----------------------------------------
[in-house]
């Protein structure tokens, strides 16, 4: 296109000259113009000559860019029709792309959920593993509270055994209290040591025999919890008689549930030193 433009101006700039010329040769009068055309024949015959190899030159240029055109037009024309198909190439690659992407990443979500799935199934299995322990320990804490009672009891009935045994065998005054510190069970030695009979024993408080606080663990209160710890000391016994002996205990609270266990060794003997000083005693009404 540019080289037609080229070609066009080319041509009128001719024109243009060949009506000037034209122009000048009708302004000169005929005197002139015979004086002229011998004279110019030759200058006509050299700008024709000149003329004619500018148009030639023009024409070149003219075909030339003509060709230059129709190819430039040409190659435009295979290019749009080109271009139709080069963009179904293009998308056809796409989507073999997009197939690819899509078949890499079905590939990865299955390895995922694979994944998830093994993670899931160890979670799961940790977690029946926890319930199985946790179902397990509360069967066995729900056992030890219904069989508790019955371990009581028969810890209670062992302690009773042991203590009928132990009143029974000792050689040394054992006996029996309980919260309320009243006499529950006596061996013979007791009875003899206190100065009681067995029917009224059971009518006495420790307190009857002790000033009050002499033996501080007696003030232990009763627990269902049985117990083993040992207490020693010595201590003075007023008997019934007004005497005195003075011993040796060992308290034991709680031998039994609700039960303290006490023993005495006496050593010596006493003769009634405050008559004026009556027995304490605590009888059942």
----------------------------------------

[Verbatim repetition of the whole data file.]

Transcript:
[in-house]
């Protein structure tokens, strides 16, 4: 296109000259113009000559860019029709792309959920593993509270055994209290040591025999919890008689549930030193 433009101006700039010329040769009068055309024949015959190899030159240029055109037009024309198909190439690659992407990443979500799935199934299995322990320990804490009672009891009935045994065998005054510190069970030695009979024993408080606080663990209160710890000391016994002996205990609270266990060794003997000083005693009404 540019080289037609080229070609066009080319041509009128001719024109243009060949009506000037034209122009000048009708302004000169005929005197002139015979004086002229011998004279110019030759200058006509050299700008024709000149003329004619500018148009030639023009024409070149003219075909030339003509060709230059129709190819430039040409190659435009295979290019749009080109271009139709080069963009179904293009998308056809796409989507073999997009197939690819899509078949890499079905590939990865299955390895995922694979994944998830093994993670899931160890979670799961940790977690029946926890319930199985946790179902397990509360069967066995729900056992030890219904069989508790019955371990009581028969810890209670062992302690009773042991203590009928132990009143029974000792050689040394054992006996029996309980919260309320009243006499529950006596061996013979007791009875003899206190100065009681067995029917009224059971009518006495420790307190009857002790000033009050002499033996501080007696003030232990009763627990269902049985117990083993040992207490020693010595201590003075007023008997019934007004005497005195003075011993040796060992308290034991709680031998039994609700039960303290006490023993005495006496050593010596006493003769009634405050008559004026009556027995304490605590009888059942």